skip to content

Department of History and Philosophy of Science


Annette Imhausen

Ancient Egypt is one of the earliest civilizations to have left written, pictorial, and archaeological records of its culture, including medicine, mathematics, and astronomy. Working with these sources can be immensely fascinating and satisfying, but at the same time it requires a certain stamina and willingness to leave our modern categories and concepts behind in order to engage with those of a civilization that flourished over 3000 years ago.

This points to the main technical obstacle to overcome: while the most important sources have long since been translated, these translations are often now outdated and need to be replaced. Studies of Egyptian science began in the second half of the 19th century, and Egyptology has since had several stages of rapid growth and change. Therefore, published translations, even if they were written by the most outstanding scholars of the time, may not reflect current understanding.

Although learning 'Egyptian' – this includes at least two stages of grammars (Middle and Late Egyptian) and at least two scripts (hieroglyphs and hieratic) – is not required for a first encounter with Egyptian science, willingness to look at the source material and critically engage with it is a basic prerequisite for a serious scholar or student.

Even more critical engagement is needed to deal with the secondary literature (mostly written in English, German, and French). Due to the shortage of extant written sources, and a limited understanding of Egyptian culture, sometimes conclusions that cannot be substantiated have become accepted as 'truth' by historians of science. Likewise, the awe of 'science' has sometimes led Egyptologists to believe the speculations of historians of science without a critical assessment of their actual validity in regard to their knowledge of ancient Egypt. And Egyptologists and historians of science have occasionally neglected to ascertain whether or not the modern concepts they use in their study of Egyptian science were in fact current in ancient Egypt.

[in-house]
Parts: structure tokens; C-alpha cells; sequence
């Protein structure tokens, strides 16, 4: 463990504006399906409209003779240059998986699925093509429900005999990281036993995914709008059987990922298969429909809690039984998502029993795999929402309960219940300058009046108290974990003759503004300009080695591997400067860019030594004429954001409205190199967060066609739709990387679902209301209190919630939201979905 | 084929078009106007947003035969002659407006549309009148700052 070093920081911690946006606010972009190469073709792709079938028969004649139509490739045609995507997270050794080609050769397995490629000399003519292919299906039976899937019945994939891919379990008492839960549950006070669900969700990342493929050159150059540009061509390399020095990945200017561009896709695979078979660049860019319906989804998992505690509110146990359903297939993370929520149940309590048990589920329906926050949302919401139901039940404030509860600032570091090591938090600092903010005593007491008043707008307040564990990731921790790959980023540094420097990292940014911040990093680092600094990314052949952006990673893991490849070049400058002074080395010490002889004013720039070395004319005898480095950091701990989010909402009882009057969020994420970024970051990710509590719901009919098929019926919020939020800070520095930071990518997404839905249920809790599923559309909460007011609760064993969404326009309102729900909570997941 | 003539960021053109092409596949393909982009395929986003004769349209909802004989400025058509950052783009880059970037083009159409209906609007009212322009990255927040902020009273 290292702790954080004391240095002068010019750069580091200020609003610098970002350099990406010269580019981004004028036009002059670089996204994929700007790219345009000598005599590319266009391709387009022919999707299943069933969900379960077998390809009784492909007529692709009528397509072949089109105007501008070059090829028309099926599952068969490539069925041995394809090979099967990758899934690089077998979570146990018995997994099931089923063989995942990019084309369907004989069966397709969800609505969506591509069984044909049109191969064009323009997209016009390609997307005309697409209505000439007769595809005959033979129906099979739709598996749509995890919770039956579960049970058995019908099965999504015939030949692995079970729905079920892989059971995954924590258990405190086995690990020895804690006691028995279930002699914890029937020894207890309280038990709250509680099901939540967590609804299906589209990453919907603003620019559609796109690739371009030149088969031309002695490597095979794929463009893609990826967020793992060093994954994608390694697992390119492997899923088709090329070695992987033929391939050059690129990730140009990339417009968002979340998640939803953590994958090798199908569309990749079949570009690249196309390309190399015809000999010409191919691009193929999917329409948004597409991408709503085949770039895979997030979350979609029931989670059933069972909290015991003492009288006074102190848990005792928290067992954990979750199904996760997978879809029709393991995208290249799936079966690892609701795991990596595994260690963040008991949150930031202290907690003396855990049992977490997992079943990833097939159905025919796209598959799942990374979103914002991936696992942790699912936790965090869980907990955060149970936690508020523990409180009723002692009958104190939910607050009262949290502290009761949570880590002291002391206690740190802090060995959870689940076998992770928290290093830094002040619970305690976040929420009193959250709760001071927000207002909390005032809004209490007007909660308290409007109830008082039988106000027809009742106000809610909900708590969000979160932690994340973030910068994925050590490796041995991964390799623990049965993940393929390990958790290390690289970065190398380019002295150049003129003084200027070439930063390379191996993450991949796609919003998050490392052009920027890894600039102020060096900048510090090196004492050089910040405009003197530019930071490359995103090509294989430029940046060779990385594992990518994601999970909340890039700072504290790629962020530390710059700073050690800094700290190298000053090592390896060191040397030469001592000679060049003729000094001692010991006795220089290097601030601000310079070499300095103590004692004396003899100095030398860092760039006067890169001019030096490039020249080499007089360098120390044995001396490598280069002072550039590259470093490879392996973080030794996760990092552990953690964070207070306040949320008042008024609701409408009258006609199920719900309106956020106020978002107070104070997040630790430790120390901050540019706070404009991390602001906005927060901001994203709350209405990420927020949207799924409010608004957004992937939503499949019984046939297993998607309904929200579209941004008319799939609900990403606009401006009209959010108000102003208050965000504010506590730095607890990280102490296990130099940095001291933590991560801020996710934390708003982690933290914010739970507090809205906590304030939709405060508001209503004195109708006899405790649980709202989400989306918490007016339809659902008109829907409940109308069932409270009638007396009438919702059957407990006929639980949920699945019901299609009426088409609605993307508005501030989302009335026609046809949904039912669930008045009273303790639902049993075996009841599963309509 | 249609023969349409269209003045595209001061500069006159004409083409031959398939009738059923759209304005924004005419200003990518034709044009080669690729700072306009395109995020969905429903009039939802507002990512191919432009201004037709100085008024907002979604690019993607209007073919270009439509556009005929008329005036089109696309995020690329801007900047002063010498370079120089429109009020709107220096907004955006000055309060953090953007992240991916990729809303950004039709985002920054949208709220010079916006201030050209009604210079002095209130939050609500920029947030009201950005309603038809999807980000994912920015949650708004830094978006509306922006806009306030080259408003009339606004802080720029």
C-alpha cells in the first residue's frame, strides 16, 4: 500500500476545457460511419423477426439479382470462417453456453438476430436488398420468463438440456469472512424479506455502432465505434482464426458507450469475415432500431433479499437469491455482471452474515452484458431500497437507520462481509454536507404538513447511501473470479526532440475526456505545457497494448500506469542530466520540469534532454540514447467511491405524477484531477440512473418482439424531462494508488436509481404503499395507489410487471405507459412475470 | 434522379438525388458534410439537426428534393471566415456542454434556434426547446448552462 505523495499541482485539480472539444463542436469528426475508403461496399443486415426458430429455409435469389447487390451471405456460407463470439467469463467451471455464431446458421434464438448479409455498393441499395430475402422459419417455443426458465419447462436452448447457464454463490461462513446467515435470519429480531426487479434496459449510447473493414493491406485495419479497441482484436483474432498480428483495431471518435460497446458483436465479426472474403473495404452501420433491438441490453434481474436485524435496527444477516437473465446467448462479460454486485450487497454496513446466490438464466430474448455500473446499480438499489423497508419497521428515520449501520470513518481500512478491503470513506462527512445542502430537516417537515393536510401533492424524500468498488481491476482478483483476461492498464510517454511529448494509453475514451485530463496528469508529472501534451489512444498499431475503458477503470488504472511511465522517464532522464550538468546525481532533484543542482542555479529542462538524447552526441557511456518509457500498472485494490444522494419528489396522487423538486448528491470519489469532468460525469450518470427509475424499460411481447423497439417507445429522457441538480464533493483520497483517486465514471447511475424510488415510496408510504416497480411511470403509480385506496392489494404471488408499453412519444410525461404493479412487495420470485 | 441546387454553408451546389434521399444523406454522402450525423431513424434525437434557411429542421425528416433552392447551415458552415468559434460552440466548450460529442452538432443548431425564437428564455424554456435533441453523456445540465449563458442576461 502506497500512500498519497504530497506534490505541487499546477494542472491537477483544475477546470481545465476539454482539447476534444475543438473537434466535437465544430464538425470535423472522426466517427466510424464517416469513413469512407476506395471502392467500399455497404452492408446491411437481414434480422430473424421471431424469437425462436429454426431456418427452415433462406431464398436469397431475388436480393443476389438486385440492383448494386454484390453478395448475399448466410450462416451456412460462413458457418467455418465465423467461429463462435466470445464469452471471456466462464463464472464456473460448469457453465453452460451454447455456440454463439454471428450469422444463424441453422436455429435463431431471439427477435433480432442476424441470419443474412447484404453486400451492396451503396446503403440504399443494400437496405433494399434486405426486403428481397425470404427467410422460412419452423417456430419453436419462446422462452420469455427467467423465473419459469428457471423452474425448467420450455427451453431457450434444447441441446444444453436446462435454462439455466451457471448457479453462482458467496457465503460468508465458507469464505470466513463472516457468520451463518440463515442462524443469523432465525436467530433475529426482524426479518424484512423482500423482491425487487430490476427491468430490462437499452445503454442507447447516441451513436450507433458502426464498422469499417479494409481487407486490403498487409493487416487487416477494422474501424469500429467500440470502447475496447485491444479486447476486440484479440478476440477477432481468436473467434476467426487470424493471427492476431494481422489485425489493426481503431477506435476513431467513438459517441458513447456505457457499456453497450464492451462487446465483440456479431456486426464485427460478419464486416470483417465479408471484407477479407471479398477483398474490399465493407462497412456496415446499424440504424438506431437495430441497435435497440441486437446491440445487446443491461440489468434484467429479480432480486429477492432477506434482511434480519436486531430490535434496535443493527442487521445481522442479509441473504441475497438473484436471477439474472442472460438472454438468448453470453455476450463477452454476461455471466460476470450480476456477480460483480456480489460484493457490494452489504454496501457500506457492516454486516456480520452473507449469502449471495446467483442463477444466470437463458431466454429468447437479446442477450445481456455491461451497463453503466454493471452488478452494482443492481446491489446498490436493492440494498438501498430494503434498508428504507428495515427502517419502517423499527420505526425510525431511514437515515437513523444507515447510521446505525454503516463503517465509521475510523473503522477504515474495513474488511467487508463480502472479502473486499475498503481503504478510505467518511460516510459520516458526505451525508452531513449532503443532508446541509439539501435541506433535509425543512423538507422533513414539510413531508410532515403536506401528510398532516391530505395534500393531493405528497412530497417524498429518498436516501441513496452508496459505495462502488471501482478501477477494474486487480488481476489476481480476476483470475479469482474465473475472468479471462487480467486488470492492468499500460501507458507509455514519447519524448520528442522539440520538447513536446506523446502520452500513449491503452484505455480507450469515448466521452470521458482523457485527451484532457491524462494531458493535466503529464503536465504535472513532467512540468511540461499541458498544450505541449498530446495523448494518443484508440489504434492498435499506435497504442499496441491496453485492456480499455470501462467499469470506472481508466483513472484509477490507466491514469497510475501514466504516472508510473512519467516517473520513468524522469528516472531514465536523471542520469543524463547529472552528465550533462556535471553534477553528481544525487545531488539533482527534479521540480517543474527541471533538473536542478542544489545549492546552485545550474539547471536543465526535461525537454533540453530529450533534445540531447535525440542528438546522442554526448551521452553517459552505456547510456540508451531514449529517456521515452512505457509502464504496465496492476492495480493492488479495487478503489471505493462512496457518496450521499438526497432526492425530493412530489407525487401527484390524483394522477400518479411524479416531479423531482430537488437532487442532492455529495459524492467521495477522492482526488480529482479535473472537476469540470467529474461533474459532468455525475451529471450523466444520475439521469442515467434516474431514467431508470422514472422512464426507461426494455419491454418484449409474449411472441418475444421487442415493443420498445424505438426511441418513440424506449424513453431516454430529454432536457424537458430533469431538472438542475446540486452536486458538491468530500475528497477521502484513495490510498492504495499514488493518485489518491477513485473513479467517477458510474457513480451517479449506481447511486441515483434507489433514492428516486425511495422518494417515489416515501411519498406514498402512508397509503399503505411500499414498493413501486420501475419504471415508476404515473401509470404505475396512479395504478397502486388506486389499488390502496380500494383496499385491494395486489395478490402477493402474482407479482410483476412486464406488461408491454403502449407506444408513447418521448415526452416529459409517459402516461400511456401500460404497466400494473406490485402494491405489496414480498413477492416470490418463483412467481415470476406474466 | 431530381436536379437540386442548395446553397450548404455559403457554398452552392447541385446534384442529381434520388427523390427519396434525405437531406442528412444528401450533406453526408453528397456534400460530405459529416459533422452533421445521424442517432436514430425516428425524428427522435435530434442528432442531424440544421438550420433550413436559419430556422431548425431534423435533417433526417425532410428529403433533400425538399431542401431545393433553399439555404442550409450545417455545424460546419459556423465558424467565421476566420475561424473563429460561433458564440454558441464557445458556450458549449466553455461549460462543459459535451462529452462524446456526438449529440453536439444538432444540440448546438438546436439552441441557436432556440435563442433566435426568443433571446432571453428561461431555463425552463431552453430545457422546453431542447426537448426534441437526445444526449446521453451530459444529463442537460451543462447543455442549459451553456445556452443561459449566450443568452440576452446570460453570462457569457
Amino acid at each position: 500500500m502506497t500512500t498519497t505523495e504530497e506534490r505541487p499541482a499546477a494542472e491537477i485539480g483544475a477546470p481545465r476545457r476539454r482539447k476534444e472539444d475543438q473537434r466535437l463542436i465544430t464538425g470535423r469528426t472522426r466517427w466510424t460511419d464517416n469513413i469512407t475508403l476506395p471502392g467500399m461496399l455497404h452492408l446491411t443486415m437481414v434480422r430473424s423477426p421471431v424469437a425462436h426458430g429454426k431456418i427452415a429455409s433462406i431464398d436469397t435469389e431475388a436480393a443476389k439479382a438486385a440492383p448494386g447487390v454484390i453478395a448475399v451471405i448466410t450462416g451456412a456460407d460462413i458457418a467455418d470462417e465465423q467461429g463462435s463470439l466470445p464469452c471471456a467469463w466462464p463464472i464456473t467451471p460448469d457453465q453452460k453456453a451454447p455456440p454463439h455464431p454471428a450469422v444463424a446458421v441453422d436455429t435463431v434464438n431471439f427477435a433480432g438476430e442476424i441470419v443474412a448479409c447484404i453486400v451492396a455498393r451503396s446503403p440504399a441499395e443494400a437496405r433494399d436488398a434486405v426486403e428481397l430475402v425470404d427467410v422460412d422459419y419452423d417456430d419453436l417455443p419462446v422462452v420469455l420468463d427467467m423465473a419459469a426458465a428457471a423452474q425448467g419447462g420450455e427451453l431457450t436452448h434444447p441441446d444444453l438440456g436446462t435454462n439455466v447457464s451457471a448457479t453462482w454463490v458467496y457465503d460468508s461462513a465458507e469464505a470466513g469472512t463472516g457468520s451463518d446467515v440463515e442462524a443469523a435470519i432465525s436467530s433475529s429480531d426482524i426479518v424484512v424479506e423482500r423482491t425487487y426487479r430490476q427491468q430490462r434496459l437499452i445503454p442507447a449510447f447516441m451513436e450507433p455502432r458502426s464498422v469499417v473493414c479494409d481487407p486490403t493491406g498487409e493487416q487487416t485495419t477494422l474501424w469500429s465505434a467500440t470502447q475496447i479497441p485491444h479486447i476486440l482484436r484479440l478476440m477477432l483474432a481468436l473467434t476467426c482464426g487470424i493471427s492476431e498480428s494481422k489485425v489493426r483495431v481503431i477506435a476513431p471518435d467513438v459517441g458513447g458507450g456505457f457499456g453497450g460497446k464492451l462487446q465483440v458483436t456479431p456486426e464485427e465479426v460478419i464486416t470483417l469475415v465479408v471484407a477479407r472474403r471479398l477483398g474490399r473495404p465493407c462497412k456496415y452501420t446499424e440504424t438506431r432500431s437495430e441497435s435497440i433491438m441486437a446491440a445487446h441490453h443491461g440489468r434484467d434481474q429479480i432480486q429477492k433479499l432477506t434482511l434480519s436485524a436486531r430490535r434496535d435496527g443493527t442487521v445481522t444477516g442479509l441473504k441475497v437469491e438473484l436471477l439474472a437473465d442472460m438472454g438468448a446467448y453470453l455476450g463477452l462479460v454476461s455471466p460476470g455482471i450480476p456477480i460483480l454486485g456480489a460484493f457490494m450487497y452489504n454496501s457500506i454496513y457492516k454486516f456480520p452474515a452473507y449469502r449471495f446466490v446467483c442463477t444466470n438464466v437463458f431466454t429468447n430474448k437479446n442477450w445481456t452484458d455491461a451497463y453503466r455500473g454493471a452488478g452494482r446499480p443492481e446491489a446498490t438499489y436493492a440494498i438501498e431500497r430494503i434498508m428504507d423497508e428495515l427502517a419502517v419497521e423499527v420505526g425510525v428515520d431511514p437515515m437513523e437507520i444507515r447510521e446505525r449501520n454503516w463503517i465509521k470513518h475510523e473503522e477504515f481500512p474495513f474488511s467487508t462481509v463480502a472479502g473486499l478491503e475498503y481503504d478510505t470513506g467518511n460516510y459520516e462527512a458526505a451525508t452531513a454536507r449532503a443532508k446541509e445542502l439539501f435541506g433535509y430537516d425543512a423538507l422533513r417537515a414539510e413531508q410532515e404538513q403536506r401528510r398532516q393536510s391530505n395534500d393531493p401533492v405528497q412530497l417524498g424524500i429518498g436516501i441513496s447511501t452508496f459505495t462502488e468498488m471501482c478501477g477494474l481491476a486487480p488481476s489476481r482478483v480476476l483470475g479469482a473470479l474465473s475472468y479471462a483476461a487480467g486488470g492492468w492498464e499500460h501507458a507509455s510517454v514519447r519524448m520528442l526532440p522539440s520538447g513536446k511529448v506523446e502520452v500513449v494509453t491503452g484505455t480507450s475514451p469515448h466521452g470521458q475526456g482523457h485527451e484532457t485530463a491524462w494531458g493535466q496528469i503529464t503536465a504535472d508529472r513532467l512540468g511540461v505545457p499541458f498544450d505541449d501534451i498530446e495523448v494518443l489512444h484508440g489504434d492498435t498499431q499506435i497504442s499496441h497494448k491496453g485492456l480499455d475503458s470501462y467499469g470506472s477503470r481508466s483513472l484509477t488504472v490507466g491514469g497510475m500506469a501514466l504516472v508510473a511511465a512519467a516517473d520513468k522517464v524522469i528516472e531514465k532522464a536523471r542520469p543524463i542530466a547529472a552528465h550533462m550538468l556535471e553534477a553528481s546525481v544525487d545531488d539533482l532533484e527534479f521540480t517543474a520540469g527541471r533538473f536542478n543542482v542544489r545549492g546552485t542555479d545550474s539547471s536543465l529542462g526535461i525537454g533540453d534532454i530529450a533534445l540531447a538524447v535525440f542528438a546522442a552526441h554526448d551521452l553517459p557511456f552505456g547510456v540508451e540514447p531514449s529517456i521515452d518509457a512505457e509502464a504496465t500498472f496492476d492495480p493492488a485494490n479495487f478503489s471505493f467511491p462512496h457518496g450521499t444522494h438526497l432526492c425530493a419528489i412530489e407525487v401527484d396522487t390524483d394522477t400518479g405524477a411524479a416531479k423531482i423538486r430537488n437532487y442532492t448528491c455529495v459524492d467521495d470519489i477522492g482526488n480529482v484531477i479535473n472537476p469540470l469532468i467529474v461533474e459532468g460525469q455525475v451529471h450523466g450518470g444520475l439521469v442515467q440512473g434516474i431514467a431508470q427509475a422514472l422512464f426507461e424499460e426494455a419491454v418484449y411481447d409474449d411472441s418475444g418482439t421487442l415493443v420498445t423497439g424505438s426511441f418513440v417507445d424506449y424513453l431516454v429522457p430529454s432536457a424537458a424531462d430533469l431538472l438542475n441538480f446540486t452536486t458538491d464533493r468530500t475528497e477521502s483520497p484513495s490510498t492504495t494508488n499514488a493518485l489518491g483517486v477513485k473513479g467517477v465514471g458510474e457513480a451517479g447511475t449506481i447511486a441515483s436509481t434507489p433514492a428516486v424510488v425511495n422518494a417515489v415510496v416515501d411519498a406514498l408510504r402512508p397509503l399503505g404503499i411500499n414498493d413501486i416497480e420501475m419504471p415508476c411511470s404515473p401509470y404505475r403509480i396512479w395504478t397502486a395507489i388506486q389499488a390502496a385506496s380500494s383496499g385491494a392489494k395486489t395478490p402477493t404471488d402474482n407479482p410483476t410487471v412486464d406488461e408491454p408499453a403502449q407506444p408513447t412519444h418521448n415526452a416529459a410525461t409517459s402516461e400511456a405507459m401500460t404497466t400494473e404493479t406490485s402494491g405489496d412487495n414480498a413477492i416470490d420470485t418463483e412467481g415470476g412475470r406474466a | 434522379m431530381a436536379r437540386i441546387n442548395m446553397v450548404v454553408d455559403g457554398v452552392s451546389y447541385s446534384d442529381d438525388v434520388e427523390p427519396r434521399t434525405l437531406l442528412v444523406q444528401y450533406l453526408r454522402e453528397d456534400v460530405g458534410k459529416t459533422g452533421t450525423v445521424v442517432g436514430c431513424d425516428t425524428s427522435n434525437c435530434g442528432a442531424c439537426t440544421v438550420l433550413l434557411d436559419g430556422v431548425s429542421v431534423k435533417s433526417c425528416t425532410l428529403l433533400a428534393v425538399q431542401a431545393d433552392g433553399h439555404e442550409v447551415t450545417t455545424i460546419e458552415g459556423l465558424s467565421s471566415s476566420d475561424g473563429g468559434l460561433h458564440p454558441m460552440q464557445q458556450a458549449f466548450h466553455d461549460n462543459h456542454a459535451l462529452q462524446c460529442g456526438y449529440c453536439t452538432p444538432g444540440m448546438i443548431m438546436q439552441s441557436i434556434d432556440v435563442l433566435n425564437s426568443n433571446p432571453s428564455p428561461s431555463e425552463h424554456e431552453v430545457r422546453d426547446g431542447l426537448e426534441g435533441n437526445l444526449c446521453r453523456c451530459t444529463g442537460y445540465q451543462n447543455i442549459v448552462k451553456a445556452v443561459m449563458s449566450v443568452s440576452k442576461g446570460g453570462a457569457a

This opens up a multitude of possibilities for your research. The historiography of ancient science has had a methodological and historiographical boost in the past twenty years from which that of Egyptian science should be able to draw as well. You can take a fresh look at a source that has been known for a long time, and challenge its traditional understanding. You may also look at additional sources that have never been used for history of Egyptian science, or you can have a look at recently published sources and explore how these change our understanding of specific aspects of Egyptian science.

Bibliographical recommendations

Where to start?

Before, or while, looking at specific source material of the area in which you are interested, you should also take a look at ancient Egyptian history, culture, and language.

  • Shaw, Ian (ed.): Oxford history of ancient Egypt, Oxford: Oxford University Press 2000 (Asian and Middle Eastern Studies 105.56)
  • Collier, Mark and Bill Manley: How to read Egyptian hieroglyphs: a step-by-step guide to teach yourself, London: British Museum Press 1998 (UL: North Wing, Floor 5: 813:4.c.95.37)
  • Wilson, P. Hieroglyphs: A Very Short Introduction. Oxford: Oxford University Press 2003

For articles on various topics of Egyptian culture and introductory bibliographies, see:

  • Donald B. Redford (ed.): The Oxford encyclopedia of ancient Egypt, Oxford: Oxford University Press 2001 (UL: Reading Room: R510.28)

Online resources

A warning

The internet has proven to be an easy way for Egyptomaniacs to distribute their opinions and the results of their 'study' of ancient Egyptian culture (often insisting that some well-known Egyptologists are in error). I recommend sticking to those web pages that are endorsed by an institution of higher education; some examples are listed below.